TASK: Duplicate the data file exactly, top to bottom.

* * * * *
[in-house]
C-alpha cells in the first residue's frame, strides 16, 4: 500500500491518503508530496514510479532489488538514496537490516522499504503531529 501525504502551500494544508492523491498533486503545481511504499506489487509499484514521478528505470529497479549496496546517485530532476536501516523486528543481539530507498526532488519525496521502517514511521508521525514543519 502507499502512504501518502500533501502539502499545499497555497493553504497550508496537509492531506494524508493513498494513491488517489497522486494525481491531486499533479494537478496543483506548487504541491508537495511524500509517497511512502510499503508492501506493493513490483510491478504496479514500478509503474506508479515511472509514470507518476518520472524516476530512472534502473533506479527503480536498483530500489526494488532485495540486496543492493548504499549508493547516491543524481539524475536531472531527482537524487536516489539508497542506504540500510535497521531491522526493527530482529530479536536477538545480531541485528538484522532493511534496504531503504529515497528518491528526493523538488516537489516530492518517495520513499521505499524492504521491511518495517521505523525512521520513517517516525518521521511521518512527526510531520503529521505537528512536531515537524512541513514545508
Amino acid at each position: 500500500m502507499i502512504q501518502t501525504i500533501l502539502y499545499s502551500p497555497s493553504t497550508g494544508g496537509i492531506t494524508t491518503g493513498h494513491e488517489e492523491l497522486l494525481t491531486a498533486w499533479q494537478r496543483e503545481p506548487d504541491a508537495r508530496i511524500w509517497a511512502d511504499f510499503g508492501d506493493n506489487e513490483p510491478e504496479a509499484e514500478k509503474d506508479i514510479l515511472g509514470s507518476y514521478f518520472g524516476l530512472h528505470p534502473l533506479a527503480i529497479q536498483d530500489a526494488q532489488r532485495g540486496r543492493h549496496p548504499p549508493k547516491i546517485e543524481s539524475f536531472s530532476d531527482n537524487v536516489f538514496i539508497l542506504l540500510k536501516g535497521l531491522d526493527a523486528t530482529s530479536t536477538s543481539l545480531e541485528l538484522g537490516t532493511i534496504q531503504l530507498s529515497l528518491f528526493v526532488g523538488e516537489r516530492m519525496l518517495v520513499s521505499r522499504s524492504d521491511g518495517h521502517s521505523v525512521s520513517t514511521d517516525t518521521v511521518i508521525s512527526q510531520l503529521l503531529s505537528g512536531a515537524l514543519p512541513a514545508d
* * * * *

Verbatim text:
[in-house]
C-alpha cells in the first residue's frame, strides 16, 4: 500500500491518503508530496514510479532489488538514496537490516522499504503531529 501525504502551500494544508492523491498533486503545481511504499506489487509499484514521478528505470529497479549496496546517485530532476536501516523486528543481539530507498526532488519525496521502517514511521508521525514543519 502507499502512504501518502500533501502539502499545499497555497493553504497550508496537509492531506494524508493513498494513491488517489497522486494525481491531486499533479494537478496543483506548487504541491508537495511524500509517497511512502510499503508492501506493493513490483510491478504496479514500478509503474506508479515511472509514470507518476518520472524516476530512472534502473533506479527503480536498483530500489526494488532485495540486496543492493548504499549508493547516491543524481539524475536531472531527482537524487536516489539508497542506504540500510535497521531491522526493527530482529530479536536477538545480531541485528538484522532493511534496504531503504529515497528518491528526493523538488516537489516530492518517495520513499521505499524492504521491511518495517521505523525512521520513517517516525518521521511521518512527526510531520503529521505537528512536531515537524512541513514545508
Amino acid at each position: 500500500m502507499i502512504q501518502t501525504i500533501l502539502y499545499s502551500p497555497s493553504t497550508g494544508g496537509i492531506t494524508t491518503g493513498h494513491e488517489e492523491l497522486l494525481t491531486a498533486w499533479q494537478r496543483e503545481p506548487d504541491a508537495r508530496i511524500w509517497a511512502d511504499f510499503g508492501d506493493n506489487e513490483p510491478e504496479a509499484e514500478k509503474d506508479i514510479l515511472g509514470s507518476y514521478f518520472g524516476l530512472h528505470p534502473l533506479a527503480i529497479q536498483d530500489a526494488q532489488r532485495g540486496r543492493h549496496p548504499p549508493k547516491i546517485e543524481s539524475f536531472s530532476d531527482n537524487v536516489f538514496i539508497l542506504l540500510k536501516g535497521l531491522d526493527a523486528t530482529s530479536t536477538s543481539l545480531e541485528l538484522g537490516t532493511i534496504q531503504l530507498s529515497l528518491f528526493v526532488g523538488e516537489r516530492m519525496l518517495v520513499s521505499r522499504s524492504d521491511g518495517h521502517s521505523v525512521s520513517t514511521d517516525t518521521v511521518i508521525s512527526q510531520l503529521l503531529s505537528g512536531a515537524l514543519p512541513a514545508d